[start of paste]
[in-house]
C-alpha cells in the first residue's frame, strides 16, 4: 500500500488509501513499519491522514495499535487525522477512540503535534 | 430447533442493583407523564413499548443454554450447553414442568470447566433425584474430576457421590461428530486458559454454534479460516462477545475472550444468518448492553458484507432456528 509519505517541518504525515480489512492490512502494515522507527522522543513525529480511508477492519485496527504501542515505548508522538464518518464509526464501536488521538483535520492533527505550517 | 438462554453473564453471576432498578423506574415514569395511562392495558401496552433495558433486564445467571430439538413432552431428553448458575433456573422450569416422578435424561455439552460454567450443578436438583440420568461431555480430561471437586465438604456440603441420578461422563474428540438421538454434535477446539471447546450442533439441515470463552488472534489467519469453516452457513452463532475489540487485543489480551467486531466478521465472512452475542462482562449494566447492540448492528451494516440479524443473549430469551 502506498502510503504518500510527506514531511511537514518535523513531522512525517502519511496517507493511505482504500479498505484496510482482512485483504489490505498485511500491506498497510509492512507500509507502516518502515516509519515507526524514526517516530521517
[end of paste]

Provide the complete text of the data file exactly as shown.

[in-house]
C-alpha cells in the first residue's frame, strides 16, 4: 500500500488509501513499519491522514495499535487525522477512540503535534 | 430447533442493583407523564413499548443454554450447553414442568470447566433425584474430576457421590461428530486458559454454534479460516462477545475472550444468518448492553458484507432456528 509519505517541518504525515480489512492490512502494515522507527522522543513525529480511508477492519485496527504501542515505548508522538464518518464509526464501536488521538483535520492533527505550517 | 438462554453473564453471576432498578423506574415514569395511562392495558401496552433495558433486564445467571430439538413432552431428553448458575433456573422450569416422578435424561455439552460454567450443578436438583440420568461431555480430561471437586465438604456440603441420578461422563474428540438421538454434535477446539471447546450442533439441515470463552488472534489467519469453516452457513452463532475489540487485543489480551467486531466478521465472512452475542462482562449494566447492540448492528451494516440479524443473549430469551 502506498502510503504518500510527506514531511511537514518535523513531522512525517502519511496517507493511505482504500479498505484496510482482512485483504489490505498485511500491506498497510509492512507500509507502516518502515516509519515507526524514526517516530521517